Natural Plant Toxins In Foods

The following is a survey of some of the most well studied and characterized plant toxins.

Allyl Isothiocyanates

Allyl isothiocyanates are a group of major naturally occurring compounds that confer the pungent flavor to foods such as mustard and horseradish, where it is present at about 50 to 100 ppm. These compounds are in Brassica vegetables such as broccoli and cabbage, and in cassava and other tropical staple foods, but at much lower concentrations. Normal dietary exposure to isothiocyanate-containing foods releases milligram amounts of isothiocyanates. Nominal processing steps (chopping, rinsing, milling) renders the food safe when wash water is discarded. In high doses, isothiocyanates are carcinogenic in rats but nonmutagenic in bacteria. Isothiocyanates do not occur in foods per se but occur as glucosinolate conjugates that are hydrolyzed when the plant releases enzymes as it is disturbed, such as during chopping, processing, or ingestion (Fig. 1). The major concern with isothiocyanates is their goitrogenic properties in that they inhibit binding of iodine in the thyroid gland. Because iodine is required for the formation of the critical thyroid hormones thyroxine (T4) and triiodothyronine (T3), isothiocyanate-induced hyperthyroidism (goiter) mimics iodine deficiency. Hyperthyroidism is a physiological response as the thyroid attempts to compensate for reductions in both T4 and T3 production.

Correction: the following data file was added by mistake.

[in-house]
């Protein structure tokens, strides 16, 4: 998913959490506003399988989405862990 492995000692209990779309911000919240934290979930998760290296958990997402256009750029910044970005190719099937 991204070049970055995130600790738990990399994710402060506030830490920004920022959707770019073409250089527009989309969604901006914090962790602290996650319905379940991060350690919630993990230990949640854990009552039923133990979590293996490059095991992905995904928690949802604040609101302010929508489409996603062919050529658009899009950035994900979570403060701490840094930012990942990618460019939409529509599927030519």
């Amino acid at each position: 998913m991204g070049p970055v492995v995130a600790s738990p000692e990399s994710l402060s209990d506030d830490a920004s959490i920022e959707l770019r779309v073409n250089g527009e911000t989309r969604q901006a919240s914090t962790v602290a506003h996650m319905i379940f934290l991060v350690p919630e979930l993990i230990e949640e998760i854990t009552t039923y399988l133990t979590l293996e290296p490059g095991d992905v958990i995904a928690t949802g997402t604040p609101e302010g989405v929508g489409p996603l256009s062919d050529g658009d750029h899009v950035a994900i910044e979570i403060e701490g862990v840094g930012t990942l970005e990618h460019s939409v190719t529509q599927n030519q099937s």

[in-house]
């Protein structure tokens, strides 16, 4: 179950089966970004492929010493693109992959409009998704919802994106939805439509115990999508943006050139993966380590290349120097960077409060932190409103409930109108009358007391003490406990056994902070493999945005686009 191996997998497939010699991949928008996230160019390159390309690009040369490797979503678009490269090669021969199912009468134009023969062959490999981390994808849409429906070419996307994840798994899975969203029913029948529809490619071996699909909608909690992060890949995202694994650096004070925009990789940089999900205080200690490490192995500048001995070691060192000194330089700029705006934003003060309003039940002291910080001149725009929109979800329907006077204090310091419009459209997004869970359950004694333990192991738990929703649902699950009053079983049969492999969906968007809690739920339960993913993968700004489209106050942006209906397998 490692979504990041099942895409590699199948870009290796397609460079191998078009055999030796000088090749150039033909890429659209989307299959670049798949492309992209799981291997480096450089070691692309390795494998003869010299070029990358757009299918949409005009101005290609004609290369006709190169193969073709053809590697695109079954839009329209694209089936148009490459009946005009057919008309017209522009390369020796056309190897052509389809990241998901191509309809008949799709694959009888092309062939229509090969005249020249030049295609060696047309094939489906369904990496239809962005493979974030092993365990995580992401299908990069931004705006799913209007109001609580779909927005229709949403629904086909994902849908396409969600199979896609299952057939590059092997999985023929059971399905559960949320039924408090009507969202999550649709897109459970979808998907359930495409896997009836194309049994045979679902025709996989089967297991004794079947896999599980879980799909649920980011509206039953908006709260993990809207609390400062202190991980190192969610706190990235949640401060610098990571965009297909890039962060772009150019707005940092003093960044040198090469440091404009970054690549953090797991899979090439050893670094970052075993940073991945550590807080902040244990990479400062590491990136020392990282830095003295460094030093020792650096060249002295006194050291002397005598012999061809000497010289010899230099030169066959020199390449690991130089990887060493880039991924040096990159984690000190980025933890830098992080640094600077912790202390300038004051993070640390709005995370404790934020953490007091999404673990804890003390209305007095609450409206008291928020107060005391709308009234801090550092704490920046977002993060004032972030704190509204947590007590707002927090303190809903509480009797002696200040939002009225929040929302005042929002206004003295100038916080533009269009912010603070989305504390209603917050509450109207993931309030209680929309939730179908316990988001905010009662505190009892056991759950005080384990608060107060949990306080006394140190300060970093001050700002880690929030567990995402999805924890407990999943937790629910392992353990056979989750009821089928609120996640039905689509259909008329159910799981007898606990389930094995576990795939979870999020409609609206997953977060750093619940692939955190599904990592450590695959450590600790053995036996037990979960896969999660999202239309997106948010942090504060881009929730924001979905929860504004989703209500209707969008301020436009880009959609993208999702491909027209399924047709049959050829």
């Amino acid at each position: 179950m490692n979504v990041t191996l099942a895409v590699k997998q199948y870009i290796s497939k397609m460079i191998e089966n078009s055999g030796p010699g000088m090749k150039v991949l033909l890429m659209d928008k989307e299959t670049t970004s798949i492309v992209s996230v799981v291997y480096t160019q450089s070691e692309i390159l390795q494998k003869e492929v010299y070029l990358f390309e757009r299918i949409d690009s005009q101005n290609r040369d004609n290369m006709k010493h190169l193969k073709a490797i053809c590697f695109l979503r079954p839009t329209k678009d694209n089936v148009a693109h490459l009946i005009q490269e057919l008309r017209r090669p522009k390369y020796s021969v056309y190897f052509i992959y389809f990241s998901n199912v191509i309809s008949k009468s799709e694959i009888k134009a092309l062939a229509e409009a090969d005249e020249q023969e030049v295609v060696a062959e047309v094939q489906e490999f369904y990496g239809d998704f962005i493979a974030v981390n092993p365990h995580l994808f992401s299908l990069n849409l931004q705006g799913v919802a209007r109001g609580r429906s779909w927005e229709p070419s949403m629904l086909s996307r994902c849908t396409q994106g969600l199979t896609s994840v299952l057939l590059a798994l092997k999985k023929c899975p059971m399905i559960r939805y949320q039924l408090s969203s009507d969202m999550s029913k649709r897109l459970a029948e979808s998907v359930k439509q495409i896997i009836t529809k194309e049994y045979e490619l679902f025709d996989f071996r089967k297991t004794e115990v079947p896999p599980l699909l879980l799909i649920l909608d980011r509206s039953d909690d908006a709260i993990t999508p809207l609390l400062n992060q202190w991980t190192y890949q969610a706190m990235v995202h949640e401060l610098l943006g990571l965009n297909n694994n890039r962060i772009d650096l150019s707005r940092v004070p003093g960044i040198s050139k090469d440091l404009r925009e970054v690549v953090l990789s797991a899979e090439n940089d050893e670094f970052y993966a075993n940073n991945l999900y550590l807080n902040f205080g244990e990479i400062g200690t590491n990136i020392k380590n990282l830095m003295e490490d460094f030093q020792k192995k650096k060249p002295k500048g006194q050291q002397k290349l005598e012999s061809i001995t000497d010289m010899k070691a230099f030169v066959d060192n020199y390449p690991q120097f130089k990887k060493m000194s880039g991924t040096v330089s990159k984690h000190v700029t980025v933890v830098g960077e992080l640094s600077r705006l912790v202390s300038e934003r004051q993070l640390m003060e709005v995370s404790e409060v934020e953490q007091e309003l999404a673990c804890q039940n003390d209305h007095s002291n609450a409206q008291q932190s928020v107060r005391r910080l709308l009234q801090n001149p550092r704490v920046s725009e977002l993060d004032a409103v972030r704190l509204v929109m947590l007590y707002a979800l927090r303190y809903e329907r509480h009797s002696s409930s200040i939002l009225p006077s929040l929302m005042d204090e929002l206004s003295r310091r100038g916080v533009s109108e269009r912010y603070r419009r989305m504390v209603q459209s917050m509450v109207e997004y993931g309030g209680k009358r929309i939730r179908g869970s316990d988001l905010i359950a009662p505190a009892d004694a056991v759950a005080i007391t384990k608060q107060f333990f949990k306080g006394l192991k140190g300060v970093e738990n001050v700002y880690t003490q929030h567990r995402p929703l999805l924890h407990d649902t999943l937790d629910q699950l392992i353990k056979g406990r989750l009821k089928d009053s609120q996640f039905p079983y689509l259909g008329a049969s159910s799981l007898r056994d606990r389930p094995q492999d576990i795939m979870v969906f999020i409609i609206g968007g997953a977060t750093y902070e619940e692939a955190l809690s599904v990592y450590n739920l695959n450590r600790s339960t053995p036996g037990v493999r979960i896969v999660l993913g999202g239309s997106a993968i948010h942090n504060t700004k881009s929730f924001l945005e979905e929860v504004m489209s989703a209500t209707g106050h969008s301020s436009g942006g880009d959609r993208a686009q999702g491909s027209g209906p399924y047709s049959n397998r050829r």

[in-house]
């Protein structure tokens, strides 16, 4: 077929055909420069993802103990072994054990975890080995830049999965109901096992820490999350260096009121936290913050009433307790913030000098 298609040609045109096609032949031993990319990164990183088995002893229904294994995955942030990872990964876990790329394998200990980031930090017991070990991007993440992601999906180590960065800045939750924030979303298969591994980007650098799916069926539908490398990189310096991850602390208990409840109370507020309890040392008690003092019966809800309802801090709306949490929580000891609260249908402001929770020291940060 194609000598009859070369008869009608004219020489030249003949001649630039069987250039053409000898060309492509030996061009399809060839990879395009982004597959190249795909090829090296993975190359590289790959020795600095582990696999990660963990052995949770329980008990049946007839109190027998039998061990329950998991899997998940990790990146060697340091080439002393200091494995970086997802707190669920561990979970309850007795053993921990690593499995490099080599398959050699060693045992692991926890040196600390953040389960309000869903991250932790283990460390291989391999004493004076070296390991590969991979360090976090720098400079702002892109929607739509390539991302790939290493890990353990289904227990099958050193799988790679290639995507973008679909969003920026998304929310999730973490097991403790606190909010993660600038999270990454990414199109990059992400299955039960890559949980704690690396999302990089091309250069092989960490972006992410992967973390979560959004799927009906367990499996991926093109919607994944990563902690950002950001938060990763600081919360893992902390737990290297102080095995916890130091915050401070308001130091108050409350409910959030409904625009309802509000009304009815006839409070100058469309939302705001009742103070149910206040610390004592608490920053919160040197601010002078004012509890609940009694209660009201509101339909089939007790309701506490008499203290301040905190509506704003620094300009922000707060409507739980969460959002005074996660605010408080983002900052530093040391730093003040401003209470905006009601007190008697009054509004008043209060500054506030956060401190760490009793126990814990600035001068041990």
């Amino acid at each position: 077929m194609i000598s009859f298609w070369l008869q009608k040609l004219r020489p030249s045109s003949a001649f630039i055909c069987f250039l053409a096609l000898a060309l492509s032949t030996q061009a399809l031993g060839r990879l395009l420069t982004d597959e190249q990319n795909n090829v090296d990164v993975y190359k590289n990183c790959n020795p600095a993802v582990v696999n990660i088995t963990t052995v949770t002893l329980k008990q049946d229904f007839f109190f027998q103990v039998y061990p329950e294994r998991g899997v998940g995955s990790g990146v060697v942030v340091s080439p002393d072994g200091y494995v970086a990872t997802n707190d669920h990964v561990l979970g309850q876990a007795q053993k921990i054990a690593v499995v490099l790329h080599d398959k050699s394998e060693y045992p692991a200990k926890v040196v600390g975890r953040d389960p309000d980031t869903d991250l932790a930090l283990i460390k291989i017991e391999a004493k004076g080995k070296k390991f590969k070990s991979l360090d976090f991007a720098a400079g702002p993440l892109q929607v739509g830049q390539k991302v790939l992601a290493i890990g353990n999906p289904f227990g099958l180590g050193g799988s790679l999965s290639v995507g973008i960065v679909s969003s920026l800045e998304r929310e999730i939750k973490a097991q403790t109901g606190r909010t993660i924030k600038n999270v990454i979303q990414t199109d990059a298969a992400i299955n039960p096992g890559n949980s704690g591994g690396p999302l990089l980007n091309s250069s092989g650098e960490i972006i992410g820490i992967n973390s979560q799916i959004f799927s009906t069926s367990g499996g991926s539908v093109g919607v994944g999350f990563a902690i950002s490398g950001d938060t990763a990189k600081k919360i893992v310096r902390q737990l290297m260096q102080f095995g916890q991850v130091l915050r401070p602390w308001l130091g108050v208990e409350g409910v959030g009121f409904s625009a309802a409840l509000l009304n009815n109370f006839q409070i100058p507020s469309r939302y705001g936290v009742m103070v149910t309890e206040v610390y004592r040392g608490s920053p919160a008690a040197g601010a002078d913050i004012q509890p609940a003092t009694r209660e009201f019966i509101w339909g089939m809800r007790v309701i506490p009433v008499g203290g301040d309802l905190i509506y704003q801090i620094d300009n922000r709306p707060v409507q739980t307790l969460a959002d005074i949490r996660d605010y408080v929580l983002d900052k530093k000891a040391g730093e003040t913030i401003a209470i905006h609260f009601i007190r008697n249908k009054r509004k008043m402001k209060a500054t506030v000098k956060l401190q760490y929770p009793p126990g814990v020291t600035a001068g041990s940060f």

Endemic goiter is seen in geographical areas like India and Africa where consumption of poorly processed foods is coincident with iodine deficiency. Like many food toxins, allyl isothiocyanates are "double-edged swords" in that they have been shown to be chemopreventive in certain animal-testing protocols.

Canavanine

Despite their reputation as being the ultimate health food, alfalfa sprouts contain up to 15,000 ppm canavanine, an arginine analogue that can substitute for this amino acid in cellular proteins, thereby altering their function. Canavanine is also produced in other legumes such as the jack bean. Canavanine inhibits nitric oxide synthetase and induces heat-shock proteins in human cells in vitro (1). By virtue of its antimetabolic action, canavanine is under current consideration as an antitumor drug in combination with other antimetabolites such as 5-fluorouracil, but it has not yet been tested for carcinogenicity. Canavanine may cause autoimmune disorders such as lupus erythematosus in people (2). Primates fed alfalfa sprouts develop a severe toxic syndrome resembling human lupus.

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